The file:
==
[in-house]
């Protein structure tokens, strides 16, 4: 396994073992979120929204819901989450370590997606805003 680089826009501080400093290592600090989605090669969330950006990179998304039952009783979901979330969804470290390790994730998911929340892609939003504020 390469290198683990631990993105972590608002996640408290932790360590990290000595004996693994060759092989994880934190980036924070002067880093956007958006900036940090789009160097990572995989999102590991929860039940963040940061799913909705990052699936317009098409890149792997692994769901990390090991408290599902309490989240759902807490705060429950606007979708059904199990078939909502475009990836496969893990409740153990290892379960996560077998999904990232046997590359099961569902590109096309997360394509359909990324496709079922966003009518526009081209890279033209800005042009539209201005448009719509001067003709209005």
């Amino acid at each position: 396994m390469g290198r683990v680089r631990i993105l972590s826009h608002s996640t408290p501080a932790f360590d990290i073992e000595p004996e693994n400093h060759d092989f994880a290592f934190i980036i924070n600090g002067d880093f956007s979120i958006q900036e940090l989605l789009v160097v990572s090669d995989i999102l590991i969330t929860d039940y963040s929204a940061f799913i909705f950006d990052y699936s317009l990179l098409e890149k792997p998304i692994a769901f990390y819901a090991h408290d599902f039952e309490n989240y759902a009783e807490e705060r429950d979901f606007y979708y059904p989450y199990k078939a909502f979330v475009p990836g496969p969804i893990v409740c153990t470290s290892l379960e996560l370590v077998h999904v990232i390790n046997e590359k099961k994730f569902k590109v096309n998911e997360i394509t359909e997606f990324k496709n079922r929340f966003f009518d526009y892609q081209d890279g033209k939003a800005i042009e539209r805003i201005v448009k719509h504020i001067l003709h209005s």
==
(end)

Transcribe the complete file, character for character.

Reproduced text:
[in-house]
């Protein structure tokens, strides 16, 4: 396994073992979120929204819901989450370590997606805003 680089826009501080400093290592600090989605090669969330950006990179998304039952009783979901979330969804470290390790994730998911929340892609939003504020 390469290198683990631990993105972590608002996640408290932790360590990290000595004996693994060759092989994880934190980036924070002067880093956007958006900036940090789009160097990572995989999102590991929860039940963040940061799913909705990052699936317009098409890149792997692994769901990390090991408290599902309490989240759902807490705060429950606007979708059904199990078939909502475009990836496969893990409740153990290892379960996560077998999904990232046997590359099961569902590109096309997360394509359909990324496709079922966003009518526009081209890279033209800005042009539209201005448009719509001067003709209005």
């Amino acid at each position: 396994m390469g290198r683990v680089r631990i993105l972590s826009h608002s996640t408290p501080a932790f360590d990290i073992e000595p004996e693994n400093h060759d092989f994880a290592f934190i980036i924070n600090g002067d880093f956007s979120i958006q900036e940090l989605l789009v160097v990572s090669d995989i999102l590991i969330t929860d039940y963040s929204a940061f799913i909705f950006d990052y699936s317009l990179l098409e890149k792997p998304i692994a769901f990390y819901a090991h408290d599902f039952e309490n989240y759902a009783e807490e705060r429950d979901f606007y979708y059904p989450y199990k078939a909502f979330v475009p990836g496969p969804i893990v409740c153990t470290s290892l379960e996560l370590v077998h999904v990232i390790n046997e590359k099961k994730f569902k590109v096309n998911e997360i394509t359909e997606f990324k496709n079922r929340f966003f009518d526009y892609q081209d890279g033209k939003a800005i042009e539209r805003i201005v448009k719509h504020i001067l003709h209005s």